“Uniting Communities committed to our Carbon Neutral program in 2010,” said Chief Executive, Simon Schrapel. “Becoming carbon neutral makes sense for our organisation; we have a strong moral compass and research tells us that climate change will most affect people in our client base ~ the elderly, socially disadvantaged and people on lower incomes.”

Their actions to become carbon neutral included:


  • Reduction in waste to landfill through more effective management of recyclable and organic waste
  • “Y-Print” campaign – staff commitment to reduction in printing and paper consumption


  • Lighting upgrades to energy efficient LEDs
  • “Switch off” campaign – staff commitment to lowering emissions through switching off power sources when not in use, including PCs, lights and air-conditioning
  • Energy reviews of sites via the Green Hub program through the Conservation Council SA
  • Energy reduction reviews by our Uniting Communities Energy Workers


  • Transition of company fleet to hybrid petrol-electric vehicles
  • Purchase of carbon offsets for fleet vehicles through CMI Toyota
  • “Drive Green” campaign to encourage staff to develop more fuel-efficient driving habits and purchases
  • Joined Adelaide Carpool to encourage car sharing for employee commuting

And lastly, the purchase of Australian Gold Standard Carbon offsets to bring emissions to zero.

“It’s a tremendous example of a locally based company taking leadership and ‘walking the talk’ to reduce emissions and transit to a low-carbon economy,” added Shrapel. “We are hoping other businesses will follow suit and take up the challenge and opportunity to become carbon neutral.”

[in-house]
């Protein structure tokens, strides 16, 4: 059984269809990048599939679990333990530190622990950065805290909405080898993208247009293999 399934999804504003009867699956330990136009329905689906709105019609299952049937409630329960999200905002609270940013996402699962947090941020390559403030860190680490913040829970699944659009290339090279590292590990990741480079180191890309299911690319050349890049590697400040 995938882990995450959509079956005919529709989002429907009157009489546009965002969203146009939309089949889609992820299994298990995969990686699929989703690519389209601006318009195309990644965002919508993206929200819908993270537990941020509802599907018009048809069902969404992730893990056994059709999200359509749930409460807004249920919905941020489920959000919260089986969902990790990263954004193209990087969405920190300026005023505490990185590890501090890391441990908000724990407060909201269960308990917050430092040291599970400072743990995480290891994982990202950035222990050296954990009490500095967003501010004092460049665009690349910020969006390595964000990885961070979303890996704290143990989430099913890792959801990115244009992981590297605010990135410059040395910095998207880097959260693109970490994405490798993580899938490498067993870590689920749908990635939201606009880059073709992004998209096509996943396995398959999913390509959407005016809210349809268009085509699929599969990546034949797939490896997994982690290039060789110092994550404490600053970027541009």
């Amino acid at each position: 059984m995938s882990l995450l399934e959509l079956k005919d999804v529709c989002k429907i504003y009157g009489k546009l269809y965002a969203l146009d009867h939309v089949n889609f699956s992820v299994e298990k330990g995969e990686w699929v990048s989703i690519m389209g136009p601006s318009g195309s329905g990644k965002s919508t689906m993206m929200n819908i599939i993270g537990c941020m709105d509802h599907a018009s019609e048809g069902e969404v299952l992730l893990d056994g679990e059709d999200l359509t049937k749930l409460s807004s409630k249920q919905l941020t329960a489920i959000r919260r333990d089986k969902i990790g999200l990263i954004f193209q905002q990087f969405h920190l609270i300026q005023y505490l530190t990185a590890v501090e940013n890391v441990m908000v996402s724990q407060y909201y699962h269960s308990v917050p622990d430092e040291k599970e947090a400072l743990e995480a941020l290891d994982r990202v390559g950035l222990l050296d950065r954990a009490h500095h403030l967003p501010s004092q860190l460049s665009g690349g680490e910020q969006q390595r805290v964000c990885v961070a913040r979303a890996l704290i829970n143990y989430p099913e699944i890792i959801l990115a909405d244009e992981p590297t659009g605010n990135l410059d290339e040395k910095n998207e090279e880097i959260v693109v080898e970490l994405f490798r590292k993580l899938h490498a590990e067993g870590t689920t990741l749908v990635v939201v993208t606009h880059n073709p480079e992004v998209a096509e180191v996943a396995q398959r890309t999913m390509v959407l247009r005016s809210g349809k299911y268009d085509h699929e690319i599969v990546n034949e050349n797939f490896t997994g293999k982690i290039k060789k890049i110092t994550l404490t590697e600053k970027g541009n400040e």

Uniting Communities will continue ongoing implementation of building energy efficiency upgrades and further emission reductions through its procurement policies, such as converting the company fleet to diesel electric.

Re-Post ~ Australia’s first carbon neutral charity | ProBono

Read more ~

Uruguay makes dramatic shift to nearly 95% electricity from clean energy

Uruagay Renewables

In less than 10 years, Uruguay has slashed its carbon footprint and lowered electricity costs ~ and all without government subsidies.

The country’s head of climate change policy, RamĂłn MĂ©ndez, says that now that renewables provide 94.5% of the country’s electricity, prices are lower than in the past relative to inflation. There are also fewer power cuts because a diverse energy mix means greater resilience to droughts.

It was a very different story just 15 years ago. Back at the turn of the century oil accounted for 27% of Uruguay’s imports and a new pipeline was just about to begin supplying gas from Argentina.

Now the biggest item on import balance sheet is wind turbines, which fill the country’s ports on their way to installation.

Biomass and solar power have also been ramped up. Adding to existing hydropower, this means that renewables now account for 55% of the country’s overall energy mix (including transport fuel) compared with a global average share of 12%.